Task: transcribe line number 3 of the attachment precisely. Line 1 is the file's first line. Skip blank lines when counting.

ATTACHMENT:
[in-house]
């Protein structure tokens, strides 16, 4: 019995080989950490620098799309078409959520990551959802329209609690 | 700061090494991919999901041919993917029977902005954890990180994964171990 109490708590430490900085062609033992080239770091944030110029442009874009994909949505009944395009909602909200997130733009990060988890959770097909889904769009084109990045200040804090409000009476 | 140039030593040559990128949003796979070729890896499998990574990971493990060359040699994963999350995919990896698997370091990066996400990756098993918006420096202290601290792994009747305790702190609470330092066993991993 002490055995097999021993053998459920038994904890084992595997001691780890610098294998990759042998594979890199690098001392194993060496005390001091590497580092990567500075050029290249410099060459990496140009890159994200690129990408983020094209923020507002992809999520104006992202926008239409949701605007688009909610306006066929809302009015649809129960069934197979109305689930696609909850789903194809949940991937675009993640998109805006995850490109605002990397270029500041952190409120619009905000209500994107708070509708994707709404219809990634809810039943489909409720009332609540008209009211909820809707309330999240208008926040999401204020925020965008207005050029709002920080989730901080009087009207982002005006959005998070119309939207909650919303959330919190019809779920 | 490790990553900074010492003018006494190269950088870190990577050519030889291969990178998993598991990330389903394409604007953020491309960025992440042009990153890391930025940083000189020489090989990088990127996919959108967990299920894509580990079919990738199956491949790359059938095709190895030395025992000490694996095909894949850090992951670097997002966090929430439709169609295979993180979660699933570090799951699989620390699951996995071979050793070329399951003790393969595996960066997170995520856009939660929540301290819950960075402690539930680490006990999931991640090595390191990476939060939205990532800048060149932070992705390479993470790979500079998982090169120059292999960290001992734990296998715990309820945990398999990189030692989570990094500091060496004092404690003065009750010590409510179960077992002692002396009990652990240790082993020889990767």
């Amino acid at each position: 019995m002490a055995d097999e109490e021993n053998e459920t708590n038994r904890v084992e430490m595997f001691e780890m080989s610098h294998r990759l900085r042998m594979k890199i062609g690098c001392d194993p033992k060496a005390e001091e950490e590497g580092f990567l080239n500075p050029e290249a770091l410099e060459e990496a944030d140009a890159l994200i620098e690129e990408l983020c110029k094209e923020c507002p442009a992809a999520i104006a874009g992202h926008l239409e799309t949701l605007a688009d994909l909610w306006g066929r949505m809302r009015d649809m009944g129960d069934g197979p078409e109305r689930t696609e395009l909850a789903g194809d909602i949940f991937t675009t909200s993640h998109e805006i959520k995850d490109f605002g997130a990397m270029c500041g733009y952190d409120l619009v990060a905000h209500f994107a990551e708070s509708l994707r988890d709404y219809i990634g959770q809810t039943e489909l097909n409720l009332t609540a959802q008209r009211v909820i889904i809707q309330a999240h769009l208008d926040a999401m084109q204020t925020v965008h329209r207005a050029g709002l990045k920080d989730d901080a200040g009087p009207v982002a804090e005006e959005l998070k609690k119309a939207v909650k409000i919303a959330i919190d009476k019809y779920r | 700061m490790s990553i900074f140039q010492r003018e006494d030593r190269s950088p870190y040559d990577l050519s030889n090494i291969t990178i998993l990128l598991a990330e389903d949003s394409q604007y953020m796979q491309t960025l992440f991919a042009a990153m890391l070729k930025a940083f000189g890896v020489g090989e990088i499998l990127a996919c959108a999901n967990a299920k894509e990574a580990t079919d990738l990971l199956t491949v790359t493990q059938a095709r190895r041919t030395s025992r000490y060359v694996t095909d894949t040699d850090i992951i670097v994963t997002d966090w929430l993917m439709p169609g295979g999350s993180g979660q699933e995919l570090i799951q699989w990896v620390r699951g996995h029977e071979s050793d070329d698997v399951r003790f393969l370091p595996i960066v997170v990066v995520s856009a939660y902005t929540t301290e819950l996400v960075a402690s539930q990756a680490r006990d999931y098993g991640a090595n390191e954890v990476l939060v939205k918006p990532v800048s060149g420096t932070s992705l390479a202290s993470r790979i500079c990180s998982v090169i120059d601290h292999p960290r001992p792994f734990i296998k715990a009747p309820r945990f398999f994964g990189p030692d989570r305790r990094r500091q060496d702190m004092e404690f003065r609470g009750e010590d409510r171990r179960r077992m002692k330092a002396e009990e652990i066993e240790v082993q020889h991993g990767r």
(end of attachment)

């Amino acid at each position: 019995m002490a055995d097999e109490e021993n053998e459920t708590n038994r904890v084992e430490m595997f001691e780890m080989s610098h294998r990759l900085r042998m594979k890199i062609g690098c001392d194993p033992k060496a005390e001091e950490e590497g580092f990567l080239n500075p050029e290249a770091l410099e060459e990496a944030d140009a890159l994200i620098e690129e990408l983020c110029k094209e923020c507002p442009a992809a999520i104006a874009g992202h926008l239409e799309t949701l605007a688009d994909l909610w306006g066929r949505m809302r009015d649809m009944g129960d069934g197979p078409e109305r689930t696609e395009l909850a789903g194809d909602i949940f991937t675009t909200s993640h998109e805006i959520k995850d490109f605002g997130a990397m270029c500041g733009y952190d409120l619009v990060a905000h209500f994107a990551e708070s509708l994707r988890d709404y219809i990634g959770q809810t039943e489909l097909n409720l009332t609540a959802q008209r009211v909820i889904i809707q309330a999240h769009l208008d926040a999401m084109q204020t925020v965008h329209r207005a050029g709002l990045k920080d989730d901080a200040g009087p009207v982002a804090e005006e959005l998070k609690k119309a939207v909650k409000i919303a959330i919190d009476k019809y779920r | 700061m490790s990553i900074f140039q010492r003018e006494d030593r190269s950088p870190y040559d990577l050519s030889n090494i291969t990178i998993l990128l598991a990330e389903d949003s394409q604007y953020m796979q491309t960025l992440f991919a042009a990153m890391l070729k930025a940083f000189g890896v020489g090989e990088i499998l990127a996919c959108a999901n967990a299920k894509e990574a580990t079919d990738l990971l199956t491949v790359t493990q059938a095709r190895r041919t030395s025992r000490y060359v694996t095909d894949t040699d850090i992951i670097v994963t997002d966090w929430l993917m439709p169609g295979g999350s993180g979660q699933e995919l570090i799951q699989w990896v620390r699951g996995h029977e071979s050793d070329d698997v399951r003790f393969l370091p595996i960066v997170v990066v995520s856009a939660y902005t929540t301290e819950l996400v960075a402690s539930q990756a680490r006990d999931y098993g991640a090595n390191e954890v990476l939060v939205k918006p990532v800048s060149g420096t932070s992705l390479a202290s993470r790979i500079c990180s998982v090169i120059d601290h292999p960290r001992p792994f734990i296998k715990a009747p309820r945990f398999f994964g990189p030692d989570r305790r990094r500091q060496d702190m004092e404690f003065r609470g009750e010590d409510r171990r179960r077992m002692k330092a002396e009990e652990i066993e240790v082993q020889h991993g990767r």